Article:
by Julia Cho

I still have a copy of the digital to-do list I had up on my computer the day my 33-year-old husband died suddenly almost ten years ago.

The list included everyday things (“Take the car for an oil change; Return library books”), as well as summer plans (“Go raspberry picking in August”).

That list was a stark contrast to the list I created immediately after his death (“Cancel car appointment,” “Pick out funeral outfits,” and “Visit burial plots”).

Mostly, my expectations were lowered to a mental list that included “breath, shower, eat.” But we grieve who we are and I was a list-maker, so I kept making lists.

Later, I took a giant sheet from the roll of my daughter’s easel paper, taped it up on the bedroom wall, and started to write out to-do lists for every area of my life to get through that first year.

Now that I’m quarantined at home on the outskirts of New York City, the epicenter of the virus, I have returned to list-making as an anchor and a way to structure these timeless days.  

I realized after the first couple of weeks that this may not be the time to organize all of my photos or to bake something Instagram-worthy. This certainly isn’t a sabbatical. Our collective consciousness is bearing a tremendous weight. I thought back to my mental to-do list after my husband died: “breath, shower, eat.” I lowered my expectations. My mental list now includes making beds, showering and getting dressed, making nutritious meals, moving/exercising, getting outdoor time, making contact with others, and doing some kind of prayer or meditation.

As the weeks have gone on, I’ve found myself making more and more lists. I write them on scrap paper, envelopes, and post-its. My now eleven-year-old daughter and I make one called “A Guide to Wellness During the Coronavirus” and list the physical, mental, emotional, and spiritual things we can do for ourselves each day.

I make a list of all of the items in my refrigerator and pantry, and household items I might need. I make a list of people I know who work in healthcare so that I can remember to encourage them. I make a list of ways I can help—sew masks, write, and call to check on people. It makes me feel less helpless. 

But in the moments when I am too overwhelmed to write complete sentences, I sit outside with my journal and write lists of a very different kind. These aren’t the bullet journals and productivity hacks we normally use to feel in control or productive.  They are not a means to nail things down, but a way to open things up. Lists don’t have to be rigid or demanding. They don’t have to be confining. They can offer space, room for evolving, and even grace. Things can be crossed off. New lists can be made. Old ones can be crumpled and thrown out, even if they’re unfinished. 

I follow Mary McEntyre, the writer and author of “Make a List,” and use her cue and write creative open-ended lists in my journal. I pick titles like “Things I’m Afraid of,” or “Things I Can Let Go” or “What I need Right now.” McEntyre says that making a list is “a way of calling to our own attention those things that might have lingered at the margins of our awareness giving them a place as we reorder our priorities.”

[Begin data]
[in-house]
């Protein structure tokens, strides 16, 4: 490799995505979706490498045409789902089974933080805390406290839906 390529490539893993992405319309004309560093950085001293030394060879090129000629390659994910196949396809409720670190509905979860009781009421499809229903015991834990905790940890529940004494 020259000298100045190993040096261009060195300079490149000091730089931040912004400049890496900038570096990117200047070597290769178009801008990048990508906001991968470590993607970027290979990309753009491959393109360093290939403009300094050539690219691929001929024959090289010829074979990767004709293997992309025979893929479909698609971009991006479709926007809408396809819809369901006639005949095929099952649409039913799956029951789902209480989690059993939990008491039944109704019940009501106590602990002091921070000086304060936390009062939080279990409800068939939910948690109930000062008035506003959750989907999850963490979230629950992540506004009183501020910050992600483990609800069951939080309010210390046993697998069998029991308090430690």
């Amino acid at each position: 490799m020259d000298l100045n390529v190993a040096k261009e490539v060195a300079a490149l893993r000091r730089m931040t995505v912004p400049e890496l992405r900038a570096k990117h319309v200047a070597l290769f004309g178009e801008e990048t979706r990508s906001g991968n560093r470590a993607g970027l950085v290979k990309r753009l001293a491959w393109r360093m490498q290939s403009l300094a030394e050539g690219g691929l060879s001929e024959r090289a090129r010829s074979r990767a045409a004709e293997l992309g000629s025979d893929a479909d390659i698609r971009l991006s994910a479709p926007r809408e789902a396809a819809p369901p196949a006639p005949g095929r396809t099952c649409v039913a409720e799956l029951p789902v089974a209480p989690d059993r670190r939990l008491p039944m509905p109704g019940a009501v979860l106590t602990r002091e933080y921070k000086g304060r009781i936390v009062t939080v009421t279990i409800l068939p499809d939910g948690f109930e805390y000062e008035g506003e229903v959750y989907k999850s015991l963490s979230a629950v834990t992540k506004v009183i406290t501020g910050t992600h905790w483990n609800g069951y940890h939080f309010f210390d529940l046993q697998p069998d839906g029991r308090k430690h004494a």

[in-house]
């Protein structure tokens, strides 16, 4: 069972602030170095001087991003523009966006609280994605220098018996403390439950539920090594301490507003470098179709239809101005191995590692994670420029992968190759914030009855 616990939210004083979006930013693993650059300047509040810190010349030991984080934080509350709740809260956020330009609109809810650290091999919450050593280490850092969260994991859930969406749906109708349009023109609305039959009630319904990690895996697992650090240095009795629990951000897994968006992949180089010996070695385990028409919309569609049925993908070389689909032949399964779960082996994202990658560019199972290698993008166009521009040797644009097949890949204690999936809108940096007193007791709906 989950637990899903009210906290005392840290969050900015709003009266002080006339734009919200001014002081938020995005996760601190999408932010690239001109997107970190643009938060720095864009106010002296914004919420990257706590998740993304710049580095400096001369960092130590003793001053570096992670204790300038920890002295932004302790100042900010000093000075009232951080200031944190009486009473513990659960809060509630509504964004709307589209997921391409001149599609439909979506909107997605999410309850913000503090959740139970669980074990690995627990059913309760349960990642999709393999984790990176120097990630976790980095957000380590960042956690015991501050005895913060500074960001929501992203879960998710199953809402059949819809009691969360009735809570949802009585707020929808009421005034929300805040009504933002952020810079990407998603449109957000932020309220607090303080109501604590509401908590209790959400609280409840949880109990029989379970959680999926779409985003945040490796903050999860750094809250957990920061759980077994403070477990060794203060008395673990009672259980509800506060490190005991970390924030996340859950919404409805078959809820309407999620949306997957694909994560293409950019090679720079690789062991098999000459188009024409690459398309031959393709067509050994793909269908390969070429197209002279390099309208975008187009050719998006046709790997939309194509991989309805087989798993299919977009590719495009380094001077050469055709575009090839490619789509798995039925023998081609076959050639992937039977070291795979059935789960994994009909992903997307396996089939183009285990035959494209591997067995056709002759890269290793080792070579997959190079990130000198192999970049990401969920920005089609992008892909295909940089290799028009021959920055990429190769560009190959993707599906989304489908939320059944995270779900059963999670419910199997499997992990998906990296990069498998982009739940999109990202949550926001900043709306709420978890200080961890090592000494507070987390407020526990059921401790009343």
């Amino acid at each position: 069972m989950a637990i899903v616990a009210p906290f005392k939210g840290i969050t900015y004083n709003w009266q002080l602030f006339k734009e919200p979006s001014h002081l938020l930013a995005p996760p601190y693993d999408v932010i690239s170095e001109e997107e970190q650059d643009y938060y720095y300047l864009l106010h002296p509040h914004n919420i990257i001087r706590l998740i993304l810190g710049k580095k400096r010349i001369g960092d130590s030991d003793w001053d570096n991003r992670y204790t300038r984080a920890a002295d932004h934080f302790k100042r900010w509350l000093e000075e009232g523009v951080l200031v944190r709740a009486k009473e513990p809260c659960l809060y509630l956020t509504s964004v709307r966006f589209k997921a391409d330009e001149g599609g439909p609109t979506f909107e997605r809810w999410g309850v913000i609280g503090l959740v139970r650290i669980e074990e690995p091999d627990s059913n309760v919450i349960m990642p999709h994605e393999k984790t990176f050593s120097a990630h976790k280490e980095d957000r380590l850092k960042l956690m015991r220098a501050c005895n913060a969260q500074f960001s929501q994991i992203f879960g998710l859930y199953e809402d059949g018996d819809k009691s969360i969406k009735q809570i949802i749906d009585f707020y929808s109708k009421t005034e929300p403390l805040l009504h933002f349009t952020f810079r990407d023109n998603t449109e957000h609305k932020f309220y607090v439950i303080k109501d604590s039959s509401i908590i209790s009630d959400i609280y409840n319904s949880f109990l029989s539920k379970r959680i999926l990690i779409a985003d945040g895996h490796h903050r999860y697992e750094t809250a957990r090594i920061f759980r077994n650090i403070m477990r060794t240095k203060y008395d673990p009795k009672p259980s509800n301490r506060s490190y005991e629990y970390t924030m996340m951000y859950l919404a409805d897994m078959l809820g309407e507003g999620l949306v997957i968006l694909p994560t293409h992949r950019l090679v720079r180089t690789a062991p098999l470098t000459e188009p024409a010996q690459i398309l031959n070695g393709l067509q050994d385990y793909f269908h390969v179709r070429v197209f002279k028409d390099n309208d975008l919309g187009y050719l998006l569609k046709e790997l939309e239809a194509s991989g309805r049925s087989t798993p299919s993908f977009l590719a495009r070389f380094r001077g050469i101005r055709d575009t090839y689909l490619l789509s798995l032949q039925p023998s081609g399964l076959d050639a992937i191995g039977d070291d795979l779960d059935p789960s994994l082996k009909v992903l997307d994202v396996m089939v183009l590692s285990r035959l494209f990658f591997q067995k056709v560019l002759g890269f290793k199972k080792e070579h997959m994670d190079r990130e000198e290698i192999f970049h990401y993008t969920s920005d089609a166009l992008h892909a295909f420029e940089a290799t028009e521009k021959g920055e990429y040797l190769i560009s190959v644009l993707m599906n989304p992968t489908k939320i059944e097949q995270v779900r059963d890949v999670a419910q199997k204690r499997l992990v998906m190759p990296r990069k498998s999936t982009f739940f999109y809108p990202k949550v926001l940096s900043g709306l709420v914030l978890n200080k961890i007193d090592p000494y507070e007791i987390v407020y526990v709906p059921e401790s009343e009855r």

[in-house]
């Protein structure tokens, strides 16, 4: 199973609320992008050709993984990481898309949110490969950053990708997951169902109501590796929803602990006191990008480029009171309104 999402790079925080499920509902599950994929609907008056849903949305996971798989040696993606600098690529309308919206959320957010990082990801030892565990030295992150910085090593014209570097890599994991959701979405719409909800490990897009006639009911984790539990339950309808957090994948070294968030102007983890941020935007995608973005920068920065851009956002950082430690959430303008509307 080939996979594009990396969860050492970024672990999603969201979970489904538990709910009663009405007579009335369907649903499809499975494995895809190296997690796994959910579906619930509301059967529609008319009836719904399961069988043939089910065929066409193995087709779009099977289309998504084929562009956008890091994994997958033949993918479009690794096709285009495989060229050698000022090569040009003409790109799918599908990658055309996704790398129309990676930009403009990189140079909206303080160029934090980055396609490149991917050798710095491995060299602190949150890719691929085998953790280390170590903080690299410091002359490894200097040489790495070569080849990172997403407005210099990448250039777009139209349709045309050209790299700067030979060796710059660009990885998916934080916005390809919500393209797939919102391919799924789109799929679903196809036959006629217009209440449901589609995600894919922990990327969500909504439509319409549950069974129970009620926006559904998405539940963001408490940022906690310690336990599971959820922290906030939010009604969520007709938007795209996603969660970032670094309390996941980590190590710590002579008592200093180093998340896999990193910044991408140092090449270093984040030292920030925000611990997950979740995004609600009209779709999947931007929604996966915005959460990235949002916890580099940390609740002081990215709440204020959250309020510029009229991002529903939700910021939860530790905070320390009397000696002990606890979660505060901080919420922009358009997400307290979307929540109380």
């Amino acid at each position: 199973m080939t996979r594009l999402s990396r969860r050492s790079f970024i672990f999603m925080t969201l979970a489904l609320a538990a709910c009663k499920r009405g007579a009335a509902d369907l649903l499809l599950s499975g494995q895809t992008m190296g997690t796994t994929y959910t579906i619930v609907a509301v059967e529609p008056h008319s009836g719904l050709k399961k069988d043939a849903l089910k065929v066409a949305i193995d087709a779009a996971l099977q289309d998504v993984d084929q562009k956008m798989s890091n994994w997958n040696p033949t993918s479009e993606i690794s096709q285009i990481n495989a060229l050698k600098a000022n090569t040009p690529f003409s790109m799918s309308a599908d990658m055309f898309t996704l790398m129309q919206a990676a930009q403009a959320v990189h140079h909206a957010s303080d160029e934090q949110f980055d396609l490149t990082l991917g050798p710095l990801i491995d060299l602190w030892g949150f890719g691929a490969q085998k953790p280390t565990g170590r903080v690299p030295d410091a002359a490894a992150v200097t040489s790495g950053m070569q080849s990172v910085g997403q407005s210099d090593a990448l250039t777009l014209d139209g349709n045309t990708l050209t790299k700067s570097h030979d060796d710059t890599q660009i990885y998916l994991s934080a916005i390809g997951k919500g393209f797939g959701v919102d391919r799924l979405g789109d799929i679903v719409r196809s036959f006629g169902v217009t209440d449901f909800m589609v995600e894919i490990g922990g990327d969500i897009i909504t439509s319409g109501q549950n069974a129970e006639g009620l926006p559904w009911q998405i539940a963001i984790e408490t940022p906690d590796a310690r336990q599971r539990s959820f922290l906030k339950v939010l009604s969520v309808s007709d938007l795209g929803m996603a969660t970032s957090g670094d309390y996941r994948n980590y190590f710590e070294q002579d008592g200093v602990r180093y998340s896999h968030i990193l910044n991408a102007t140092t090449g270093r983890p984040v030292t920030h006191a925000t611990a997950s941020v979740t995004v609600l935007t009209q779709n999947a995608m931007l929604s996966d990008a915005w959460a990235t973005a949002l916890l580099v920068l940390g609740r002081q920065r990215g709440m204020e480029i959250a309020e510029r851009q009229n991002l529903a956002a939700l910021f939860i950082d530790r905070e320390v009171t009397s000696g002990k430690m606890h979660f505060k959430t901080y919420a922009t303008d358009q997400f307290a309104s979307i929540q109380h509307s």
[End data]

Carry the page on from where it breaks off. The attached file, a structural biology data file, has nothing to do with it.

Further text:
This is certainly a time of reordering priorities. “In the process of making a list, I generally find that I can, as a therapist used to advise, ‘go to the place in me that knows,'” she writes. On the long days and weeks of this pandemic, I go to that place.  

Even the humblest of lists can bring us a sense of grounding and connection. After a move a couple of years after my husband died, I found another woman’s shopping list while trying to navigate my new, unfamiliar grocery store. On one side of the unused return envelope was a list of errands: “K-clothes, J-clothes, laundry, cleaners, library,” and on the other, her grocery list under the heading “Shabbat Dinner”: “eggs, turkey, onions, apple chips, 4-6 pound brisket…” I picked up the envelope and kept it. In a new town I somehow felt comforted and less alone. There is a website that actually collects these types of found grocery lists and has over 3000 of them, so I am not alone in that feeling. 

More than seven years later, I still have that woman’s grocery list. I also still have that giant torn sheet of IKEA art roll paper. In many ways it represents my survival. Tacking up that to-do list on my bedroom wall was evidence that I was still alive, despite what I had lost.

Never underestimate the power of a list. It is a way of moving forward even when things feel stalled. It’s an act of creating when creating feels hard.

In this time of quarantine, my lists are offering me space outside of the walls of my home, a way of making sense of chaos, a self-imposed structure on structure-less days, and even a way of hope. I’ve heard it said that planning is a form of hope. In some small way, the lists offer me a chance to believe in a future in a world of uncertainty. Somewhere in my pile of mismatched papers is a list of all of the things we will do after this passes. 

Julia Cho’s work has been published by The New York Times, The Atlantic, and The Washington Post, among many others.